Tuesday, 5 January 2016

From Carbuncle to Paradise

So another year has rolled by (I am sure the years get shorter the older I get) and during that time I have seen such a lot of changes in my home city of Birmingham. At the beginning of 2015 the people of Brum witnessed  the concluding chapter in the demise of the Old Library complex with the closure of Paradise Forum shopping centre, the main pedestrian thoroughfare from Chamberlain Square to Centenary Square, through to Broad Street. In November it was barricaded off completely ready for the demolition men to move in during December. 



Designed by architect John Madin and opened in 1974 by Harold Wilson, the Birmingham Central Library was one of the many targets in Prince Charles' infamous 'monstrous carbuncle' speech over 30 years ago in which he attacked modernist architecture saying the library looked like "a place where books are incinerated, not kept." 


It was much criticised with many agreeing with Charles that it was indeed a bit of a blot on the landscape landing right next to the Victorian splendour of the Birmingham Museum & Art Gallery and the majestic colonnades of the Town Hall.  Over the years however, it grew on people and ironically once it was decided a new library was to be built in Centenary Square and its fate had been sealed, Brummies took it to heart and started campaigns to save the building, with English Heritage applying for it to become a listed building.  The library lent its last book on 29 June 2013, with the New Libary opening in September of that year. Its final curtain call was in 2014 when it doubled as MI5 HQ in the BBC series The Game.  On 31 January 2015 a wake was held outside to mark its passing with people bringing food and drink and carrying candles.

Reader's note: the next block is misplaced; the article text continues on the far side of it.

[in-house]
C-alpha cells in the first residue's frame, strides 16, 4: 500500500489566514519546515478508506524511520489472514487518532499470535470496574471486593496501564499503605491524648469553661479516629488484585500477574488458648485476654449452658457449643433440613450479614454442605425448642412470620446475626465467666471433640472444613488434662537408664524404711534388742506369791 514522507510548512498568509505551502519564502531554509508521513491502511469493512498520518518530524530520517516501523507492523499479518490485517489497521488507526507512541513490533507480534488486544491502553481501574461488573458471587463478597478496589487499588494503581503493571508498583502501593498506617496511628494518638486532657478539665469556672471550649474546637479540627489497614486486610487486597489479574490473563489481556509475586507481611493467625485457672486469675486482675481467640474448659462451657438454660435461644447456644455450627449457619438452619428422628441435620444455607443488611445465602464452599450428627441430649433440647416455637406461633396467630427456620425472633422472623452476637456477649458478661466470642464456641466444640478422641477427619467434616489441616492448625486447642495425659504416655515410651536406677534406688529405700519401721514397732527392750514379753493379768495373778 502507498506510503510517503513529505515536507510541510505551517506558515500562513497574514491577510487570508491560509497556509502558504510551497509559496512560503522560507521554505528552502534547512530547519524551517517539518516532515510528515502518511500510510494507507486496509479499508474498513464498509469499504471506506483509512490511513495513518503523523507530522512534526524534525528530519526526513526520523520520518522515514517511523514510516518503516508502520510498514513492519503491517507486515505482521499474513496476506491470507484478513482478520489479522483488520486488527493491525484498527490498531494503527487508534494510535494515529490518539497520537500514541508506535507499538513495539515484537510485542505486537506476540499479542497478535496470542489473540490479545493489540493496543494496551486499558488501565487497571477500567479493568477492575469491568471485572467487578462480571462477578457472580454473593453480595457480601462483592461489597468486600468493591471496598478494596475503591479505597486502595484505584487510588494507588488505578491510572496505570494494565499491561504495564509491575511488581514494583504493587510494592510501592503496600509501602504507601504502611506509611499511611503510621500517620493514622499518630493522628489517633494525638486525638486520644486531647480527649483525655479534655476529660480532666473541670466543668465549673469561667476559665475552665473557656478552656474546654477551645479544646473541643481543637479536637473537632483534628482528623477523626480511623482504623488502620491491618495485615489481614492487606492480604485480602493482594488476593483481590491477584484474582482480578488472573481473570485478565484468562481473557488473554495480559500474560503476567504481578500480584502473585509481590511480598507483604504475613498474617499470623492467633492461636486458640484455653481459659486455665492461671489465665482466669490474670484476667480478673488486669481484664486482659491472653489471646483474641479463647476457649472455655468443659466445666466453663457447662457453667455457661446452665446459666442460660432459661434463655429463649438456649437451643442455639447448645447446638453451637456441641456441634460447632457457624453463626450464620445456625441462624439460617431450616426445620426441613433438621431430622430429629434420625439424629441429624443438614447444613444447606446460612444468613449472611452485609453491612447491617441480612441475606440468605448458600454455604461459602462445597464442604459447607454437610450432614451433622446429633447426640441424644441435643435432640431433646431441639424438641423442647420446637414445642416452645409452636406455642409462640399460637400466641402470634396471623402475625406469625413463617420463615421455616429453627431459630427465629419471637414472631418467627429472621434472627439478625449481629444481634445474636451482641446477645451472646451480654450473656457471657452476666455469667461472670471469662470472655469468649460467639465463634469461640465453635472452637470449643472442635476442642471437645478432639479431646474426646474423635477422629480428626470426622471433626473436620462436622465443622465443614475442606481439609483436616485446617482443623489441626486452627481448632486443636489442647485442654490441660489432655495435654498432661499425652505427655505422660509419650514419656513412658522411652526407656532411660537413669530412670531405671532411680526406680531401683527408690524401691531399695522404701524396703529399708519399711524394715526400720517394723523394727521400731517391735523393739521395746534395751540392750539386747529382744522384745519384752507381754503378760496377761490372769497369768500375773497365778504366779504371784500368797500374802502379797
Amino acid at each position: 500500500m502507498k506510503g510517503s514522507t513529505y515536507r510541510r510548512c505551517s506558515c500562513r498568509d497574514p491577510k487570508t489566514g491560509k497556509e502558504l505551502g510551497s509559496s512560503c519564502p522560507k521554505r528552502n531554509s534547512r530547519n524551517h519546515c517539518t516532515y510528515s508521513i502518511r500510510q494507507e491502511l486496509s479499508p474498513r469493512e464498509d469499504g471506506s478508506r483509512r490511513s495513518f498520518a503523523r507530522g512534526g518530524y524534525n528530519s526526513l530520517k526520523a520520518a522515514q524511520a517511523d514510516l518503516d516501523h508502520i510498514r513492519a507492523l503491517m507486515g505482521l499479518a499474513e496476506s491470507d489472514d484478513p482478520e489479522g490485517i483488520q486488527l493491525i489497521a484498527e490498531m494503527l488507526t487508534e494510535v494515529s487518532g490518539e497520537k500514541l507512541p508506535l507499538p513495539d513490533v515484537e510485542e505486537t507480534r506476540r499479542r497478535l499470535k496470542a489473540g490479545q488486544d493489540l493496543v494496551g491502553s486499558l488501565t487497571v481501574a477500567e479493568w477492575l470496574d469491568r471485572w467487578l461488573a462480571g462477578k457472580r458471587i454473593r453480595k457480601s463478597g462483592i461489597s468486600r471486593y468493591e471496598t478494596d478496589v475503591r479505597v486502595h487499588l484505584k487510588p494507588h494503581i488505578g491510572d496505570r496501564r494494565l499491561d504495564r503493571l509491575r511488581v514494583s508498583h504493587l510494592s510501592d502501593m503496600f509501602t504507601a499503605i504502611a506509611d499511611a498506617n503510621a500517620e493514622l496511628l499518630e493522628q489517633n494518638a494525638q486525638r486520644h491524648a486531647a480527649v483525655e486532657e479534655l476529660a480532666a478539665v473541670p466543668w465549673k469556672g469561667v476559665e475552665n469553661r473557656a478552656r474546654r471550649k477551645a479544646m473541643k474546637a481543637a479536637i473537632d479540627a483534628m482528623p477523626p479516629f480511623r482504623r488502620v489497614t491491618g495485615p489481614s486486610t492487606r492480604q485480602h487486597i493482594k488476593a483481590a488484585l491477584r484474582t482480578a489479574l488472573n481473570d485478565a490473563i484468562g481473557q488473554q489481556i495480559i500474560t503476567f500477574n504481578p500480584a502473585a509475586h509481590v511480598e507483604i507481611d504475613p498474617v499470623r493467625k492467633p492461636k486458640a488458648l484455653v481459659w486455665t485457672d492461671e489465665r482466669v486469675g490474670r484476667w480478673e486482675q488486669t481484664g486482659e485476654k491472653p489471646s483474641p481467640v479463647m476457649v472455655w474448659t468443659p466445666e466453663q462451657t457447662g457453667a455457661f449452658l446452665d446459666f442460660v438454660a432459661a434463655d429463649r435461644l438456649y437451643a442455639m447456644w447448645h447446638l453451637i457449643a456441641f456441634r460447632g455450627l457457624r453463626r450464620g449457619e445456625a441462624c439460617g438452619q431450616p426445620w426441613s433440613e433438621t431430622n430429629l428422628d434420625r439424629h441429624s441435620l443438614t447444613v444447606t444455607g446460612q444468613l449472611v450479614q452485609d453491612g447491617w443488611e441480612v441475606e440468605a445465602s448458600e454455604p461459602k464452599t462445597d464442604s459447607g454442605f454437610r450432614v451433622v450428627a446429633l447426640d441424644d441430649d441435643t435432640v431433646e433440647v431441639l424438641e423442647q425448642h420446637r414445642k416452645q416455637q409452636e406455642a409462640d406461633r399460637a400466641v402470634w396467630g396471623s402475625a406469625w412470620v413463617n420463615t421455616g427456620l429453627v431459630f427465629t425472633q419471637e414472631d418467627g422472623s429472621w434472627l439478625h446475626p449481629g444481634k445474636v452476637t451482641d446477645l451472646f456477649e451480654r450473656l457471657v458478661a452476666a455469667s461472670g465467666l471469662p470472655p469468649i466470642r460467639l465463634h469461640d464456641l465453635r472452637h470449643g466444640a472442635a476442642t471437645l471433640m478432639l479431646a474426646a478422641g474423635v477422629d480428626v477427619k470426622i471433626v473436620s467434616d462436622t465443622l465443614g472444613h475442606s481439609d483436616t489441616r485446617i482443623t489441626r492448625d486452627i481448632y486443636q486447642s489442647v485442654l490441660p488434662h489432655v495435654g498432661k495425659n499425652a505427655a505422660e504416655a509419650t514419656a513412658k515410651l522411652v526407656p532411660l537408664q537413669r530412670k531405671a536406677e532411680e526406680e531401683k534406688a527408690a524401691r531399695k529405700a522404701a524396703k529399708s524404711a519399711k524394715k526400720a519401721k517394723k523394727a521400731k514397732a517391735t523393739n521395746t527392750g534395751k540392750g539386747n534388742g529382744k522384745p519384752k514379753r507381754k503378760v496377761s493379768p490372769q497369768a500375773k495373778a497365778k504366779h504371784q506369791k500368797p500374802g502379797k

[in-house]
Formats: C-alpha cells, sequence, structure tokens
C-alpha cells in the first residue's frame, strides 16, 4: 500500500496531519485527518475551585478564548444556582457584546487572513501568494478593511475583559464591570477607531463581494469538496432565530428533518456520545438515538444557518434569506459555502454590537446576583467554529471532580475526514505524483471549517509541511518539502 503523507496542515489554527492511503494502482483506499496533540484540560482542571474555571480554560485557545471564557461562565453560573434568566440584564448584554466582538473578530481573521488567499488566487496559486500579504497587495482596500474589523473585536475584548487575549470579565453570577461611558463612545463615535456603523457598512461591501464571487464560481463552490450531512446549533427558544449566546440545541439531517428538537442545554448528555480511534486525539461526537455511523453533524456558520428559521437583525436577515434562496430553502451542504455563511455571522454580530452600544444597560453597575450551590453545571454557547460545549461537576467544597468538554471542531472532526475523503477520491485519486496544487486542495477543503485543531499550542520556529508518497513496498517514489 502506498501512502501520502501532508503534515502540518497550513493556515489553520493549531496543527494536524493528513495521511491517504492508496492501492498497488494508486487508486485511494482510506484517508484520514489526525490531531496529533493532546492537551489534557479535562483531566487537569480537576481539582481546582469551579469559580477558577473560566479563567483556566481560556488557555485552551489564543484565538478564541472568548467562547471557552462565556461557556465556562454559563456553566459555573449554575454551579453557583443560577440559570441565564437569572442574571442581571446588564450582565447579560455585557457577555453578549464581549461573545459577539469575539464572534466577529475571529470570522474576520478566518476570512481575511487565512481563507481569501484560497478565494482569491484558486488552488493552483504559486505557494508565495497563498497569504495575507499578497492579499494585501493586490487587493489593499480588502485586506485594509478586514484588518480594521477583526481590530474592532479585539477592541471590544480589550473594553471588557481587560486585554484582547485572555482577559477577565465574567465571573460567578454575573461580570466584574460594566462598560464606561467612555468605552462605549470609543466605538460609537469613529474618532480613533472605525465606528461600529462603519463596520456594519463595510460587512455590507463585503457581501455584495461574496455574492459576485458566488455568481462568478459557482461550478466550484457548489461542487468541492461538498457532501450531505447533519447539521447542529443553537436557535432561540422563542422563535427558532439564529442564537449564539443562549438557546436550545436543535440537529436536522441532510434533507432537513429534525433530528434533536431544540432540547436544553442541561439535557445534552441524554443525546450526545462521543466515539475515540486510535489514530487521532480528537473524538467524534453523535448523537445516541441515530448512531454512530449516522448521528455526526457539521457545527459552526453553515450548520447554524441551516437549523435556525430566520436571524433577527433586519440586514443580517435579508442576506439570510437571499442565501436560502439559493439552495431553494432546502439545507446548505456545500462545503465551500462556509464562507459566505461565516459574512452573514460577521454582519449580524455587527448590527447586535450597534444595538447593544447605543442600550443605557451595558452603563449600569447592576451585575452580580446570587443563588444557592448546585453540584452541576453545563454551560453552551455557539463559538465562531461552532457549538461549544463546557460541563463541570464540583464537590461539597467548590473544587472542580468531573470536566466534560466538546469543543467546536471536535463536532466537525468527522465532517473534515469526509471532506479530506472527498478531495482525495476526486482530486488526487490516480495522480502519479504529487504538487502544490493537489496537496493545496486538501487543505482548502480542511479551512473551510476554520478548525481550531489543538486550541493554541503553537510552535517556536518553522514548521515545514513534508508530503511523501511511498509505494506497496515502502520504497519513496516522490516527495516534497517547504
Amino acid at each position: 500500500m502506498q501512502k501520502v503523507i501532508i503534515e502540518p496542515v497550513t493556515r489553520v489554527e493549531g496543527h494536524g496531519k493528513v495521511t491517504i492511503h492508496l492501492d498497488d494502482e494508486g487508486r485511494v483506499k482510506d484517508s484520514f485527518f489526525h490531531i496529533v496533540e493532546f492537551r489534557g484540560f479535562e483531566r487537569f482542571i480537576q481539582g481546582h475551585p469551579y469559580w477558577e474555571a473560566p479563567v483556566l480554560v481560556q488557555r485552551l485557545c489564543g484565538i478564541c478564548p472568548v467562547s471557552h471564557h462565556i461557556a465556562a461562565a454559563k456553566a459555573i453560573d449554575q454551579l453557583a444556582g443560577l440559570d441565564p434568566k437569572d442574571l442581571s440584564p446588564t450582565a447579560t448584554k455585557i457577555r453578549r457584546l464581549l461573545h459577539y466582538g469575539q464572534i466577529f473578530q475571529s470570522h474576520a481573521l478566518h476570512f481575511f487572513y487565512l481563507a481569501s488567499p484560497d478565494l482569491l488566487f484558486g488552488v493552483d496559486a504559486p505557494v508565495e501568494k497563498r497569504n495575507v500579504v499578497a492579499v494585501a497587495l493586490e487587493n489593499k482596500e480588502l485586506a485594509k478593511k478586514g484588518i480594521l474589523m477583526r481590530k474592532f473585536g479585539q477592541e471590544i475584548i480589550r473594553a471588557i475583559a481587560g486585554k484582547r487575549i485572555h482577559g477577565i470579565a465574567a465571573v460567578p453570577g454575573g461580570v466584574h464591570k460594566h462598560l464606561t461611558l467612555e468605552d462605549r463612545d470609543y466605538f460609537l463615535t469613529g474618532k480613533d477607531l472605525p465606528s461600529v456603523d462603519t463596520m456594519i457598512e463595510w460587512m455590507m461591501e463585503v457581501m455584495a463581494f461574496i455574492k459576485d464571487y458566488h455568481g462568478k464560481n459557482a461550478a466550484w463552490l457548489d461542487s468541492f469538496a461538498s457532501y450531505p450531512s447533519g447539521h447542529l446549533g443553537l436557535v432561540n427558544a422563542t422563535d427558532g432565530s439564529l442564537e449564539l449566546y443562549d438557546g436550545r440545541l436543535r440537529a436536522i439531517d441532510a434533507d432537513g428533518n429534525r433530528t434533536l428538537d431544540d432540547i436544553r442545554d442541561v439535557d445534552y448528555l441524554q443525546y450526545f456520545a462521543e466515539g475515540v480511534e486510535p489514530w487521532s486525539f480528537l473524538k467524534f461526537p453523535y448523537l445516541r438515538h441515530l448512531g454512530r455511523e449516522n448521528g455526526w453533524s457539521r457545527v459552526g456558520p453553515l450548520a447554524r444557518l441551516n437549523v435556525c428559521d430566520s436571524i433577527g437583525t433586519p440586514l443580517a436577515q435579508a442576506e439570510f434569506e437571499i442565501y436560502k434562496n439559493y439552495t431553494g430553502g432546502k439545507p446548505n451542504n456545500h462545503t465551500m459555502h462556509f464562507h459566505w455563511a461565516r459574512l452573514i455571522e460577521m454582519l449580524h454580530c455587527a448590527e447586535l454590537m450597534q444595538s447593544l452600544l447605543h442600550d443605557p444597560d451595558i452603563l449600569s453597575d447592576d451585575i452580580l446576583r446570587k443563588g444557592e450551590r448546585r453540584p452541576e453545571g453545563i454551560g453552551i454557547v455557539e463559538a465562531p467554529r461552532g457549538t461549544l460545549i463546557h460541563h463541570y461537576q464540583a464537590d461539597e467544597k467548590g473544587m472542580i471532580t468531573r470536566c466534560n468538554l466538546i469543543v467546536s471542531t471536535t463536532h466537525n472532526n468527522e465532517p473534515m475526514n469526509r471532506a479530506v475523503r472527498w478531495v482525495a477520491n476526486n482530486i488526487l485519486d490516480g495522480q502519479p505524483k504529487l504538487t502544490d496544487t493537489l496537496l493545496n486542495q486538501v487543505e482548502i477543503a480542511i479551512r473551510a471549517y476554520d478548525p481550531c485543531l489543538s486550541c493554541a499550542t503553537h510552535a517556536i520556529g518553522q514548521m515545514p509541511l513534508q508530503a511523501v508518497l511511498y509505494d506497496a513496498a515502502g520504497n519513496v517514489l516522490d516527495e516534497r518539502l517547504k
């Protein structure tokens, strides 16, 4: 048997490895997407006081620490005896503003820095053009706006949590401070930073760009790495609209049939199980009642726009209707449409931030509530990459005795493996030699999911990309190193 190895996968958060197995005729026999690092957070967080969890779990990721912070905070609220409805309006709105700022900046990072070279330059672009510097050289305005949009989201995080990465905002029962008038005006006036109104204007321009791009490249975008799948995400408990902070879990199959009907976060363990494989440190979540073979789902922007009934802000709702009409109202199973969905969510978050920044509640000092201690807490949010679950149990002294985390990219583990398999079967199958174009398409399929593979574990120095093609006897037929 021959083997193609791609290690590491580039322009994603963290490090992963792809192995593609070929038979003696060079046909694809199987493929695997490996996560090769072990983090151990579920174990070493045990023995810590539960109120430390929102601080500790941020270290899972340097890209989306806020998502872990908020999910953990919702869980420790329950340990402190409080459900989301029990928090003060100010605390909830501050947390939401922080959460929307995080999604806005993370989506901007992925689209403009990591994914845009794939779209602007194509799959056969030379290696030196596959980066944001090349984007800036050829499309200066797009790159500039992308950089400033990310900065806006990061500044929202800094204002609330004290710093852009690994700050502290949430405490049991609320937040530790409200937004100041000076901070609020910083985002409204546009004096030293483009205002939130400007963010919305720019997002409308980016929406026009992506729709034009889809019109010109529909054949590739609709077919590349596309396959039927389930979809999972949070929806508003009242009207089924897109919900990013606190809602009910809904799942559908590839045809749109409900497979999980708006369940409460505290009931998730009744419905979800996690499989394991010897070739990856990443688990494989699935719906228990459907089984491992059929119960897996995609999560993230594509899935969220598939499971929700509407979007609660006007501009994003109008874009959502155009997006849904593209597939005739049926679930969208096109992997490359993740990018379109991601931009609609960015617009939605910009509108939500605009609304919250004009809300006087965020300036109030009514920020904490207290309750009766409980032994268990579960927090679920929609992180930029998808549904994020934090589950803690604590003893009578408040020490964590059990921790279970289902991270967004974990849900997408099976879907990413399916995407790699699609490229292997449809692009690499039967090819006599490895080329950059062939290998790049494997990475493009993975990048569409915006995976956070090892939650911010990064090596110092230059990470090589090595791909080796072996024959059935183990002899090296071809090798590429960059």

So first day back on my way to work on the morning of Sunday 3rd January, which normally would have taken me through Paradise Forum before it was sealed off, I stopped to pay homage and took a few photos.  The streets were deserted and the few folk I saw were the homeless sheltering in subways or doorways trying in vain to keep dry from the persistent rain. Post German Market, Christmas and New Year the whole scene looked very bleak and dystopian.   


The Central Library in better days.


And of course this is the New Library in Centenary Square looking rather like a wedding cake.


Known simply as 'Paradise' and due for completion in 2026, the massive regeneration scheme has now begun in earnest with the Central Library making way for new office blocks, shops, restaurants and a new road system. This is an artist's impression of how it will all look.  For the residents of Birmingham however, it will mean 10 years of disruption but I for one think it will be well worth it. The city can only benefit as has been the case with the canalside redevelopment of Brindleyplace which was recently shortlisted as one of the ten best places in England. For a while I think despite its size and population, Birmingham was in danger of losing its second city status behind Manchester and Liverpool but with the opening of the New Library and Grand Central the city is fast becoming a 'bucket list' tourist destination with new restaurants, bars, shops and hotels popping up everywhere. Birmingham is deservedly well and truly back on the map as the UK's second city. I must visit!

Happy New Year!


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